Here is the last in the series of camping-related blogs written by NPPD teammates. It’s a great telling of crossing Nebraska on an antique tractor and a good reminder that when we slow down we can see better, perhaps, just how wonderful the world (and most of the people) around us are. This is also a perfect time to thank the NPPD “bloggers” who offered up their camping stories for some light summer reading. “Thank you very much, one and all.”
From May 29 through June 6, I traveled across the great state of Nebraska … on a 1952 Farmall M Tractor as part of the Tractor Ride Across Nebraska (TRAN2015). I was with a group of antique tractor owners who take a week each year to have fun driving our tractors and seeing Nebraska from a different perspective. At the same time, we raised funds for the American Legion’s Operation Comfort Warrior project.
In our travels, I was humbled by the generosity of both our group of riders and of Nebraska citizens as we raised over $10,000 for our cause over our nine-day trip. The long line of colorful, antique tractors is quite a sight to see, and almost every tractor flies a U.S. flag.
This year’s route started at the Wyoming border west of Harrison, Neb. Each night along the way I camped out, and the first night we camped at Fort Robinson State Park. Other camping stops included Chadron State Park, Gordon RV park, Cody city park, Valentine city park, Springview city park, Spencer city park, and Crofton city park.
All of these camping facilities provided either a hot shower or electrical hookups or both and after a day of sitting on a tractor, with the sun and dusty roads, showers were welcome. The weather was great, and each night we were able to sit around campfires and visit about all we had seen that day.
You tend to notice more of the scenery, wildlife, and everything along the way at 12 miles an hour, sitting high on a tractor.
When your travel speed is 12 miles an hour, most of your day is taken up by just getting to your next destination. Our route this year generally traveled Highway 20 east to Valentine, Highway 12 to Crofton, then Highway 121 to Gavin’s Point Dam.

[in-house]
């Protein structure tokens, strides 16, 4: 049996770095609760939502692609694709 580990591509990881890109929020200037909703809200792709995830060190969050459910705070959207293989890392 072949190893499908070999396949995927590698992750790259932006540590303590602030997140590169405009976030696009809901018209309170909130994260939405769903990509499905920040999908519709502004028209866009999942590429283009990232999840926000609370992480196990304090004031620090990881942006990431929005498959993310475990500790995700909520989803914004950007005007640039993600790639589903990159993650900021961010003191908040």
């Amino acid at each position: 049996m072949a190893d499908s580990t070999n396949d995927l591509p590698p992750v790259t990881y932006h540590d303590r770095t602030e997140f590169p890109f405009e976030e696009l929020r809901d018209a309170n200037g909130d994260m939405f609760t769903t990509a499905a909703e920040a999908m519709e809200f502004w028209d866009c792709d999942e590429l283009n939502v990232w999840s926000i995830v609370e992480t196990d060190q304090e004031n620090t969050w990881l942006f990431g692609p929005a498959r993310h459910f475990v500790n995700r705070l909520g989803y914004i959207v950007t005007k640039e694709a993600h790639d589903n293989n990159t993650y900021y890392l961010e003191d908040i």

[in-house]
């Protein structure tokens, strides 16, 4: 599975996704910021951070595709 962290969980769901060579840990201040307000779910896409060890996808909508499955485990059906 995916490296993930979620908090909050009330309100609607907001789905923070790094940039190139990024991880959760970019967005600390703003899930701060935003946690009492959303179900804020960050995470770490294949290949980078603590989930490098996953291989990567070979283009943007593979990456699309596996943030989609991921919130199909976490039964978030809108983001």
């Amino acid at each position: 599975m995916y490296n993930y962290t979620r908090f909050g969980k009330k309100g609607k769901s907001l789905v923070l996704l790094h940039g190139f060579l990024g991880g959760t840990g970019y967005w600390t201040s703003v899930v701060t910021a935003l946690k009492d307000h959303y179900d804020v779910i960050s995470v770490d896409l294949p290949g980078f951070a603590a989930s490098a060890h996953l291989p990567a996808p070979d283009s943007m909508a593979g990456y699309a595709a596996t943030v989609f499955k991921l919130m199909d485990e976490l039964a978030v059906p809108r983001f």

Where more scenic roads existed parallel to the predetermined route, they were taken, such as through wildlife refuges, side trips to farms where local tractor collections exist or to historical points of interest. We were generally greeted continually by rural Nebraska small town hospitality, everywhere we stopped.
Cody was the smallest town we stayed at overnight, but their hospitality was as big as any town we stayed. We stopped for Lunch in historic Monowi, population 1, yes, ONE, and had a great lunch there; talk about small town.
We stopped for a restroom break between Gordon and Merriman, and I noticed the distribution line along the highway. In conversations with others in the group, I commented that I have studied that line working for NPPD. In fact many of the campgrounds and communities we stopped in are served either directly by NPPD or indirectly through an NPPD wholesale partner.
There were several tractors that traveled the whole distance of TRAN2015, but even more locals folks with tractors joined in for one or two days along the way. Tractors numbered from 25 to 40 each day. There were even two recently retired guys from Kentucky who hauled a tractor 1,200 miles to participate in the drive.
On our final day, we were treated to a tour of Gavin’s Point Dam Powerhouse. Due to security concerns all powerhouse tours had been suspended for all the Missouri river powerhouses for several years, but they have restarted tours at Gavin’s Point Dam powerhouse, and members of our group were some of the first to restart the tours.
Touring Nebraska on an antique tractor at 12 miles an hour may not be for everyone, but for me it’s a great way to spend time with some outstanding people and experience the slower side of life. If you want to know more about our antique tractor group, go to antiquefarming.org.